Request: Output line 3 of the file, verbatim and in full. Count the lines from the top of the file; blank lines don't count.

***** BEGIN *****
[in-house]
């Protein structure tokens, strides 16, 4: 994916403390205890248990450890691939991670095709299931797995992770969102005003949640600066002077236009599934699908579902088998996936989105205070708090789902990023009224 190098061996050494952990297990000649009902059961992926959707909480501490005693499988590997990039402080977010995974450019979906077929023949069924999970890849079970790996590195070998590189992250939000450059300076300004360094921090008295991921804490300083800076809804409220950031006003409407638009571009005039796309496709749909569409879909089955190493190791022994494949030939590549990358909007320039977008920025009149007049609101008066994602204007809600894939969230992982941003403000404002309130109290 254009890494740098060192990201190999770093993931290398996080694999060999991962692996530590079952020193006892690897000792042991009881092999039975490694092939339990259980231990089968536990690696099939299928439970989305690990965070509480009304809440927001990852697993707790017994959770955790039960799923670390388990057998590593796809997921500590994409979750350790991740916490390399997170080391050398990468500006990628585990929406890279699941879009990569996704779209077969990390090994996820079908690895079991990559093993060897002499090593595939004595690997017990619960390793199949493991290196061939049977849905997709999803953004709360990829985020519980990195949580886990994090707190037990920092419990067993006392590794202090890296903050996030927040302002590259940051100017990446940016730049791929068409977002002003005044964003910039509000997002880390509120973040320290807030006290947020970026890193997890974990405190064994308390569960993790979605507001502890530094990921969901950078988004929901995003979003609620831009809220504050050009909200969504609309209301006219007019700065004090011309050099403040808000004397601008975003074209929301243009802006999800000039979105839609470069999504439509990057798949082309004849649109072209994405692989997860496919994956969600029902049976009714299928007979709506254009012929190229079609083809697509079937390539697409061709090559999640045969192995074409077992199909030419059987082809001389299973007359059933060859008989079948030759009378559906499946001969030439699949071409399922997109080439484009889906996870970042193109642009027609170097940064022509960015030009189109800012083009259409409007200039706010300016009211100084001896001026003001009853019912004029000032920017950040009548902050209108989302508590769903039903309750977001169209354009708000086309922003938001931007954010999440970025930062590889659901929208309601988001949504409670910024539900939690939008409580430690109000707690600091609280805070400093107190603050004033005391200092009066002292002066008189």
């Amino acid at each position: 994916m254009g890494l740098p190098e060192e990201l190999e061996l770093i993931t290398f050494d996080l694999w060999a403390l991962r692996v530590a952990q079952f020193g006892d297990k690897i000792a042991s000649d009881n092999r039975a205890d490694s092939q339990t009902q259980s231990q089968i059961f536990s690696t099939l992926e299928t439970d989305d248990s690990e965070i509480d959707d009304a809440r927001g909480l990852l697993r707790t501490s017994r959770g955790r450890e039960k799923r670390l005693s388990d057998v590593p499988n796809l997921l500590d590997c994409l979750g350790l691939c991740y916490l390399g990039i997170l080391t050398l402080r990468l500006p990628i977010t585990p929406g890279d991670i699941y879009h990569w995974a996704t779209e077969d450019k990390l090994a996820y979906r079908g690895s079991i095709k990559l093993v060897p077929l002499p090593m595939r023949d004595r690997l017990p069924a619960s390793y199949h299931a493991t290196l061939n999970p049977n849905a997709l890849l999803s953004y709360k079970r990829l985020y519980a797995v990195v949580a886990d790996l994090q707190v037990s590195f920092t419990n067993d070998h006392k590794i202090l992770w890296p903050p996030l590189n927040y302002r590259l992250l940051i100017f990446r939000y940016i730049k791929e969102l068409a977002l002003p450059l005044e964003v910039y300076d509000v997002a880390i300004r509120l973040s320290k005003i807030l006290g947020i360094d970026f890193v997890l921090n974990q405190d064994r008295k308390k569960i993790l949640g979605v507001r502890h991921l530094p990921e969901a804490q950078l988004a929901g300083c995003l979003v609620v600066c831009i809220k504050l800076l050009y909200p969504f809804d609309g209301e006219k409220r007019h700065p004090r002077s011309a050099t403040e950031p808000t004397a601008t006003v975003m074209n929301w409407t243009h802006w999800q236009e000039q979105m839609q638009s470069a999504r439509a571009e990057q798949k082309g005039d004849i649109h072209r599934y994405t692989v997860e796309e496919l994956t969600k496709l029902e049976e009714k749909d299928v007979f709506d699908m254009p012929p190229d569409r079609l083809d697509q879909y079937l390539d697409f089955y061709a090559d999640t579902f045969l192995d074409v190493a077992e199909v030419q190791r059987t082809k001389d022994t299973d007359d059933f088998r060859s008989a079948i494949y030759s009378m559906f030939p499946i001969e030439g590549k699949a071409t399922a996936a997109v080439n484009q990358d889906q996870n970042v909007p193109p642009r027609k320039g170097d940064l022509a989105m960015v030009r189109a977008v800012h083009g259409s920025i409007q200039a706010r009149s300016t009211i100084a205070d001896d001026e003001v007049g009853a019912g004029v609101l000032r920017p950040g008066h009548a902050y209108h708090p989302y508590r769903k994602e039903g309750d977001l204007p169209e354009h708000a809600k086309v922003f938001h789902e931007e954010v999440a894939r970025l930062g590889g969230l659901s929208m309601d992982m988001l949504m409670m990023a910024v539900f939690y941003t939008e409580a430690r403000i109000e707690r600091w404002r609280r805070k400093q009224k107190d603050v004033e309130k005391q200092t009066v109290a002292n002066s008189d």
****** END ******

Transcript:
């Amino acid at each position: 994916m254009g890494l740098p190098e060192e990201l190999e061996l770093i993931t290398f050494d996080l694999w060999a403390l991962r692996v530590a952990q079952f020193g006892d297990k690897i000792a042991s000649d009881n092999r039975a205890d490694s092939q339990t009902q259980s231990q089968i059961f536990s690696t099939l992926e299928t439970d989305d248990s690990e965070i509480d959707d009304a809440r927001g909480l990852l697993r707790t501490s017994r959770g955790r450890e039960k799923r670390l005693s388990d057998v590593p499988n796809l997921l500590d590997c994409l979750g350790l691939c991740y916490l390399g990039i997170l080391t050398l402080r990468l500006p990628i977010t585990p929406g890279d991670i699941y879009h990569w995974a996704t779209e077969d450019k990390l090994a996820y979906r079908g690895s079991i095709k990559l093993v060897p077929l002499p090593m595939r023949d004595r690997l017990p069924a619960s390793y199949h299931a493991t290196l061939n999970p049977n849905a997709l890849l999803s953004y709360k079970r990829l985020y519980a797995v990195v949580a886990d790996l994090q707190v037990s590195f920092t419990n067993d070998h006392k590794i202090l992770w890296p903050p996030l590189n927040y302002r590259l992250l940051i100017f990446r939000y940016i730049k791929e969102l068409a977002l002003p450059l005044e964003v910039y300076d509000v997002a880390i300004r509120l973040s320290k005003i807030l006290g947020i360094d970026f890193v997890l921090n974990q405190d064994r008295k308390k569960i993790l949640g979605v507001r502890h991921l530094p990921e969901a804490q950078l988004a929901g300083c995003l979003v609620v600066c831009i809220k504050l800076l050009y909200p969504f809804d609309g209301e006219k409220r007019h700065p004090r002077s011309a050099t403040e950031p808000t004397a601008t006003v975003m074209n929301w409407t243009h802006w999800q236009e000039q979105m839609q638009s470069a999504r439509a571009e990057q798949k082309g005039d004849i649109h072209r599934y994405t692989v997860e796309e496919l994956t969600k496709l029902e049976e009714k749909d299928v007979f709506d699908m254009p012929p190229d569409r079609l083809d697509q879909y079937l390539d697409f089955y061709a090559d999640t579902f045969l192995d074409v190493a077992e199909v030419q190791r059987t082809k001389d022994t299973d007359d059933f088998r060859s008989a079948i494949y030759s009378m559906f030939p499946i001969e030439g590549k699949a071409t399922a996936a997109v080439n484009q990358d889906q996870n970042v909007p193109p642009r027609k320039g170097d940064l022509a989105m960015v030009r189109a977008v800012h083009g259409s920025i409007q200039a706010r009149s300016t009211i100084a205070d001896d001026e003001v007049g009853a019912g004029v609101l000032r920017p950040g008066h009548a902050y209108h708090p989302y508590r769903k994602e039903g309750d977001l204007p169209e354009h708000a809600k086309v922003f938001h789902e931007e954010v999440a894939r970025l930062g590889g969230l659901s929208m309601d992982m988001l949504m409670m990023a910024v539900f939690y941003t939008e409580a430690r403000i109000e707690r600091w404002r609280r805070k400093q009224k107190d603050v004033e309130k005391q200092t009066v109290a002292n002066s008189d």